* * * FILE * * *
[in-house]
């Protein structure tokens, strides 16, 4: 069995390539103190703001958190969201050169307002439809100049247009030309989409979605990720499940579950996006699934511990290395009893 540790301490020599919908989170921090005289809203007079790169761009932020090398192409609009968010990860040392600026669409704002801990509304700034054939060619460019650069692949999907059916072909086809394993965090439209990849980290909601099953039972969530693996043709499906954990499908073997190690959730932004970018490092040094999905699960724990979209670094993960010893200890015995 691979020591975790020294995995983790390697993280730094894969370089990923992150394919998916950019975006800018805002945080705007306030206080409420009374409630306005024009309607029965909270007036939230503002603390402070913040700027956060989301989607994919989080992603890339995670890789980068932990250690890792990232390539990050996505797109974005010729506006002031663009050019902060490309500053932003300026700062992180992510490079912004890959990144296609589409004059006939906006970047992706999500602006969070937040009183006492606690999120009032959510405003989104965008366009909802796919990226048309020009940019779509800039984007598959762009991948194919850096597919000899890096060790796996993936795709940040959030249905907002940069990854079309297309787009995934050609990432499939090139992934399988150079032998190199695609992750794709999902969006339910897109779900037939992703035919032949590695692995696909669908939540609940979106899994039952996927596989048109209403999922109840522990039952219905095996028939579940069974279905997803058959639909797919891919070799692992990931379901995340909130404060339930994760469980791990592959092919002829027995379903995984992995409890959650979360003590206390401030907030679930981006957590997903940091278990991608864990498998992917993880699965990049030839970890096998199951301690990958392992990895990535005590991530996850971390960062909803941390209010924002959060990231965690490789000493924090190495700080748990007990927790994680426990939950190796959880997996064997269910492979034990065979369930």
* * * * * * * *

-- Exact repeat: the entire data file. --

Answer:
[in-house]
């Protein structure tokens, strides 16, 4: 069995390539103190703001958190969201050169307002439809100049247009030309989409979605990720499940579950996006699934511990290395009893 540790301490020599919908989170921090005289809203007079790169761009932020090398192409609009968010990860040392600026669409704002801990509304700034054939060619460019650069692949999907059916072909086809394993965090439209990849980290909601099953039972969530693996043709499906954990499908073997190690959730932004970018490092040094999905699960724990979209670094993960010893200890015995 691979020591975790020294995995983790390697993280730094894969370089990923992150394919998916950019975006800018805002945080705007306030206080409420009374409630306005024009309607029965909270007036939230503002603390402070913040700027956060989301989607994919989080992603890339995670890789980068932990250690890792990232390539990050996505797109974005010729506006002031663009050019902060490309500053932003300026700062992180992510490079912004890959990144296609589409004059006939906006970047992706999500602006969070937040009183006492606690999120009032959510405003989104965008366009909802796919990226048309020009940019779509800039984007598959762009991948194919850096597919000899890096060790796996993936795709940040959030249905907002940069990854079309297309787009995934050609990432499939090139992934399988150079032998190199695609992750794709999902969006339910897109779900037939992703035919032949590695692995696909669908939540609940979106899994039952996927596989048109209403999922109840522990039952219905095996028939579940069974279905997803058959639909797919891919070799692992990931379901995340909130404060339930994760469980791990592959092919002829027995379903995984992995409890959650979360003590206390401030907030679930981006957590997903940091278990991608864990498998992917993880699965990049030839970890096998199951301690990958392992990895990535005590991530996850971390960062909803941390209010924002959060990231965690490789000493924090190495700080748990007990927790994680426990939950190796959880997996064997269910492979034990065979369930």